Turkish Opposition Vows Economic Reform in Upcoming Election


Republican People's Party (CHP) opposition member Kemal Kilicdaroglu pledges to boost income for working people, reform welfare and create an atmosphere of economic growth as the economy spirals downward. Kilicdaroglu also promises democratic reform and an information-based society.

Turkey's primary opposition blames President Tayyip Erdogan and his AK Party (AKP) for creating mass poverty and economic stagnation. According to estimates, millions have people fell into poverty during AKP's 13-year reign. Economic expansion dropped 2.9 percent in 2014, compared to 4.2 percent from the year before. Further, the Turkish lira plunged 12 percent compared to the dollar in 2015. Erdogan stated that Turkey's economic plight is temporary, while Economy Minister Nihat Zeybekci noted that the lira would stabilize. Zeybecki also expects first-quarter annual growth of 1.5 percent and an annual growth of over 2.9 percent for the full year.

Turkey's Democracy Troubles

Even though the incumbent party is set to maintain parliamentary seats when the election takes place on June 7, analysts doubt if the party can garner enough support to amend the constitution and solidify Erdogan's presidency, making investors uneasy. Changing the constitution ties into strengthening the office of the presidency. Experts expect the AKP's share of the election to fall 50 percent, weakening the Erdogan Administration's ability to take a more active role in the economy. With that, AKP will still hold a support range of 42 to 48 percent, with CHP gaining 23 to 28 percent.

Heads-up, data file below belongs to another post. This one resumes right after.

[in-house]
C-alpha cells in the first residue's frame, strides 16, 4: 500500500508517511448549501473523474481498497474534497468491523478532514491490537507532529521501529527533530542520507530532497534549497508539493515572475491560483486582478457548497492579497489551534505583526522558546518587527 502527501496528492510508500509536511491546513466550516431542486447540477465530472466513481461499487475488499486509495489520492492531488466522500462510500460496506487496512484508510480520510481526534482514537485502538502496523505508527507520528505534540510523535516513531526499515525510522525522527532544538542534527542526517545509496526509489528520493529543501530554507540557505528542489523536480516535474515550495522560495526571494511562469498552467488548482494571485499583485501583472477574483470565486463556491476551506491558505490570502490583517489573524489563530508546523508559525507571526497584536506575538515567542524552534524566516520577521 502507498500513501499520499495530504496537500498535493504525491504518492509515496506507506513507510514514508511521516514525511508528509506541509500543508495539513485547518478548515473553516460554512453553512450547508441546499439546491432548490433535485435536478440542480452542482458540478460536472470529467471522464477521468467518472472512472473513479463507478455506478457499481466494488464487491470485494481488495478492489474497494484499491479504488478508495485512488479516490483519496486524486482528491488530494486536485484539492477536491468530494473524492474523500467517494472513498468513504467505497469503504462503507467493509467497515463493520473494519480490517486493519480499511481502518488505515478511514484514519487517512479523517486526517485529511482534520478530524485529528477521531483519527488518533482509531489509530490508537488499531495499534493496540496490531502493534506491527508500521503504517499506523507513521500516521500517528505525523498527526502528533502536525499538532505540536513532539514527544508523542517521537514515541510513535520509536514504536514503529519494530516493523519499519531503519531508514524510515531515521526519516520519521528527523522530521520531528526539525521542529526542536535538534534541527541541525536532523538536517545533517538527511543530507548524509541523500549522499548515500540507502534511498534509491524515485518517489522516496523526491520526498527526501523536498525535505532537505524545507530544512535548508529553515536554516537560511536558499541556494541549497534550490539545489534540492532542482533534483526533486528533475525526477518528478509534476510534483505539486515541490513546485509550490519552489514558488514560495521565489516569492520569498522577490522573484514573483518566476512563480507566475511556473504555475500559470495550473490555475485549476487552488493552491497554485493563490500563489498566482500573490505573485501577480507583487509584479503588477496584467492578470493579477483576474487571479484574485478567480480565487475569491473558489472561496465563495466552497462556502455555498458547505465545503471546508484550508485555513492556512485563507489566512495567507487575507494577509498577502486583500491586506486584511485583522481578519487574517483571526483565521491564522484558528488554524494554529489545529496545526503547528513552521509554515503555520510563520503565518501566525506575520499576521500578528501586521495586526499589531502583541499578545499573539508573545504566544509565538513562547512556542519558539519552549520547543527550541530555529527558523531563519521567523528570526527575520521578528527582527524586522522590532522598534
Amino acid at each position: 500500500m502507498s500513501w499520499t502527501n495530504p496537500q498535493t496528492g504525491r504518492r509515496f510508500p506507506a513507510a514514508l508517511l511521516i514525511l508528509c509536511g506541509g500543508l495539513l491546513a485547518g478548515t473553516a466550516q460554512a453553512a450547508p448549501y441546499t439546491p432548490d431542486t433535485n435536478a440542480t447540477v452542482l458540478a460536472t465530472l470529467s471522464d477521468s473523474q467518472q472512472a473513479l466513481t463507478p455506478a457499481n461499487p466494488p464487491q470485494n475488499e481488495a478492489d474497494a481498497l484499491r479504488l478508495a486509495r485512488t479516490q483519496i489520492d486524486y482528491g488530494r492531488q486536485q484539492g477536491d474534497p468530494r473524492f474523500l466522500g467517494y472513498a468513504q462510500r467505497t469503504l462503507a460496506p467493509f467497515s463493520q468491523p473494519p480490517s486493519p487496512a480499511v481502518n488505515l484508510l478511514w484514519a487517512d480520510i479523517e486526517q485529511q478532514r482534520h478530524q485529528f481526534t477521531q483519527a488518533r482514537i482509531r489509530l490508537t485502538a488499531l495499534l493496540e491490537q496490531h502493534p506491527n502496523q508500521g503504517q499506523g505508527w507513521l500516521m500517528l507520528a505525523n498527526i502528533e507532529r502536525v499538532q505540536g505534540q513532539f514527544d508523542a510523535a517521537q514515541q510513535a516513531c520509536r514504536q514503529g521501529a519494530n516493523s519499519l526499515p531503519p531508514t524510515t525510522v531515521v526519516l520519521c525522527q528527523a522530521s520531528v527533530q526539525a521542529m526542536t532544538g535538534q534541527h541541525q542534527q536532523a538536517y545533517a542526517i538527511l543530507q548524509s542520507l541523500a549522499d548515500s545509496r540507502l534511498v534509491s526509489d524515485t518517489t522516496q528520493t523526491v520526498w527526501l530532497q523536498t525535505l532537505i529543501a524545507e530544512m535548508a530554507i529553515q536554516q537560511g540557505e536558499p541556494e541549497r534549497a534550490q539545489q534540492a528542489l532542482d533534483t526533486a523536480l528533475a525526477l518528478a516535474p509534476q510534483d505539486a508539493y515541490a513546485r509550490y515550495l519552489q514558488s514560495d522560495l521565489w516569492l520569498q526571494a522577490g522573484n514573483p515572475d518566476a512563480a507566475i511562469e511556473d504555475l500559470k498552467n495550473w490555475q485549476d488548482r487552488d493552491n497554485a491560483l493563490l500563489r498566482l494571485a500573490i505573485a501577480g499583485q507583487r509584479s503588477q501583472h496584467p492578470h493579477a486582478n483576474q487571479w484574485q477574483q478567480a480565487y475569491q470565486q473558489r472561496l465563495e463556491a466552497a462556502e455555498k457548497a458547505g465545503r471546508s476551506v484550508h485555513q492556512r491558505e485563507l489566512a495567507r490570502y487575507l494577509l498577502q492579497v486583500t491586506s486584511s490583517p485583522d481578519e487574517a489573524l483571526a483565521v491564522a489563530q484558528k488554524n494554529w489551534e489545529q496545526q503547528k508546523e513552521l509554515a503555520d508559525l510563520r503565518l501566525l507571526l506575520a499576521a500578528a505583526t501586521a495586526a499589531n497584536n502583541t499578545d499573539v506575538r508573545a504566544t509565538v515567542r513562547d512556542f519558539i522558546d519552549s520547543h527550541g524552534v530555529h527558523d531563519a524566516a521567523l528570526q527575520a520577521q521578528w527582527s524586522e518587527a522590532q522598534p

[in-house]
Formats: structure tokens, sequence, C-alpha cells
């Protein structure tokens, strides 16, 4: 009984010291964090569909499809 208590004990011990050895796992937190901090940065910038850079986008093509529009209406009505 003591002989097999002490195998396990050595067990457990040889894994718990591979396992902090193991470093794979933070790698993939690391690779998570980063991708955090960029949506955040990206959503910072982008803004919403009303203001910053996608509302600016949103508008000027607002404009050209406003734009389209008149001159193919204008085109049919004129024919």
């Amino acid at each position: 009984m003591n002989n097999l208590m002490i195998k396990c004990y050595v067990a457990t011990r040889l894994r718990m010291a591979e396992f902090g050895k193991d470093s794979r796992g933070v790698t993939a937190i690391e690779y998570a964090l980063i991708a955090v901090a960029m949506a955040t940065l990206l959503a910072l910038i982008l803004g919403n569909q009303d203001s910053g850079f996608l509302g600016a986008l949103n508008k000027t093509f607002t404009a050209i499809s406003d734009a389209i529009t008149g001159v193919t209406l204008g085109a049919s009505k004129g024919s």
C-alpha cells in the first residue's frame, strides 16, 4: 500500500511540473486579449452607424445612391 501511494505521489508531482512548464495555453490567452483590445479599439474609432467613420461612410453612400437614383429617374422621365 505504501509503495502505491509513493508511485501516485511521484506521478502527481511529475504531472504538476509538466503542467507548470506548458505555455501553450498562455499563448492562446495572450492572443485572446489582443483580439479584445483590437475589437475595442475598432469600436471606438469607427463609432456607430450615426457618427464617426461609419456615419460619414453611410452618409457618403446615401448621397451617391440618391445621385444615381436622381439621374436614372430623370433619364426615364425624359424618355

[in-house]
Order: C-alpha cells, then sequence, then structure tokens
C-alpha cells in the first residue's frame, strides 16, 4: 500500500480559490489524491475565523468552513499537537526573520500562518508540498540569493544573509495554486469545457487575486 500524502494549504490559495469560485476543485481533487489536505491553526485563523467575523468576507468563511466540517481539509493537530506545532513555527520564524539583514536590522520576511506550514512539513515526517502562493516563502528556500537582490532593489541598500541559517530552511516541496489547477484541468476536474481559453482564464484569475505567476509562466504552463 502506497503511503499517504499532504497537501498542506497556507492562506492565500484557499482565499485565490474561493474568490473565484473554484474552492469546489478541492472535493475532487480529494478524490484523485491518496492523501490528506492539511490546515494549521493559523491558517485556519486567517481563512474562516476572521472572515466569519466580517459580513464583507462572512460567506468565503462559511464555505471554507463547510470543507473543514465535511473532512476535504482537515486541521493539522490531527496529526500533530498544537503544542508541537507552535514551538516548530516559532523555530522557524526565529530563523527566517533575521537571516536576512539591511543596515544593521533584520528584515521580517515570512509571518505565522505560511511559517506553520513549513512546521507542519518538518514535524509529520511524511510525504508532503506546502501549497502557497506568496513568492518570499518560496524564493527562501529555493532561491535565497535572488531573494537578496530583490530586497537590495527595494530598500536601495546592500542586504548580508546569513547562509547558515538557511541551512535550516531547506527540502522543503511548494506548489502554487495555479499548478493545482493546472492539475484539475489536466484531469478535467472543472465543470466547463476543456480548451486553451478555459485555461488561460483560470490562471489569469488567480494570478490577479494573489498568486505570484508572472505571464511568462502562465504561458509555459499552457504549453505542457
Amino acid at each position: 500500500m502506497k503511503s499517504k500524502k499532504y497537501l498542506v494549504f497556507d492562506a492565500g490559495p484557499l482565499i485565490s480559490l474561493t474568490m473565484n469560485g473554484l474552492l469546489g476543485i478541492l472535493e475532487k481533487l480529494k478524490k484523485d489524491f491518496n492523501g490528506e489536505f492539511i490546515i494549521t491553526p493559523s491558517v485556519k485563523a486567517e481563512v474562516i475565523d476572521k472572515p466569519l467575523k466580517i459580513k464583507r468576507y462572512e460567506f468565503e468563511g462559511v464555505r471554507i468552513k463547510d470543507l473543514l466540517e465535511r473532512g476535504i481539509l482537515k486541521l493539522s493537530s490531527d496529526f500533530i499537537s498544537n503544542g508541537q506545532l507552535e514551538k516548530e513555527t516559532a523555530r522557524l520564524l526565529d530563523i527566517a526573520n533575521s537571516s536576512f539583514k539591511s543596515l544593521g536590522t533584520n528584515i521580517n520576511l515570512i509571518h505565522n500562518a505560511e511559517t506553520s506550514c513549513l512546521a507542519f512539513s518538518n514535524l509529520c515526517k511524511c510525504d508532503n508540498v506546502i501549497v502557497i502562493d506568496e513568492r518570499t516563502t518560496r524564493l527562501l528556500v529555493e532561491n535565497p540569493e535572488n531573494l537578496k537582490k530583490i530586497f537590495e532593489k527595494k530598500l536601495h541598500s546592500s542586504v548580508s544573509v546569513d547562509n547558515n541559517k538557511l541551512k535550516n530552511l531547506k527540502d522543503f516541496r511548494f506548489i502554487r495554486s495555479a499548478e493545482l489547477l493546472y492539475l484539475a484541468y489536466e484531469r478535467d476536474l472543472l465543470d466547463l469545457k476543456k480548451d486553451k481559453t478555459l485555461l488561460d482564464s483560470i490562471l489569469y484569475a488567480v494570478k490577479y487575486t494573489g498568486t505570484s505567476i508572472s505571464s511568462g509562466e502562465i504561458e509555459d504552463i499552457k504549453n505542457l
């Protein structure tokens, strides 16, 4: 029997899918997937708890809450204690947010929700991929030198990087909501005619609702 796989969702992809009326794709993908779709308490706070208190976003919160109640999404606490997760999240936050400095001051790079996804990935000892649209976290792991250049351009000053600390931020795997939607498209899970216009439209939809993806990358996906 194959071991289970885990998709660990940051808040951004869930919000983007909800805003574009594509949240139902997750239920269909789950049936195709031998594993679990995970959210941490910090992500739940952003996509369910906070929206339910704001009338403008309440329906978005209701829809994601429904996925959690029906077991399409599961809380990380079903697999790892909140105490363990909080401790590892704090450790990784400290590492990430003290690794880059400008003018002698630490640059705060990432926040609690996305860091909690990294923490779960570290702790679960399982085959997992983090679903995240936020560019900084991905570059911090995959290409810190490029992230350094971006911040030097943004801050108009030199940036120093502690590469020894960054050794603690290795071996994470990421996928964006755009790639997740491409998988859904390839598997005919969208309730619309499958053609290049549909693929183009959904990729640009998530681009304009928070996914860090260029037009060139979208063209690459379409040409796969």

Supporters argue that the changes would hasten the decision-making process, but critics such as Kilicdaroglu point out that the move is a power grab that curtails the democratic process. Kilicdaroglu stresses empowering parliament system instead of the executive branch and maintaining a separation of powers.

Turkey's Decades-long Problem

Erdogan founded AKP in 2001 and stepped down after entering office. However, Turkey's troubles started in the 1980s. The country shifted from an import-based model to an external economy driven by the private sector borrowing more money from abroad and allowing foreign investors to save money in Turkey in the process. Switching to a liberalized economy caused internal and external debt to balloon, but the government gained tighter control over the economy after 2001, reigning in public debt. However, external private debt skyrocketed between 2002 and 2014, and private sector debt may reach the point where the government may need to pay a portion of that debt if companies cannot pay back the loans. AKP members say they need more powers for further intervention, but opposition party members can add a new dynamic to the country and economy should they gain a wider presence in parliament.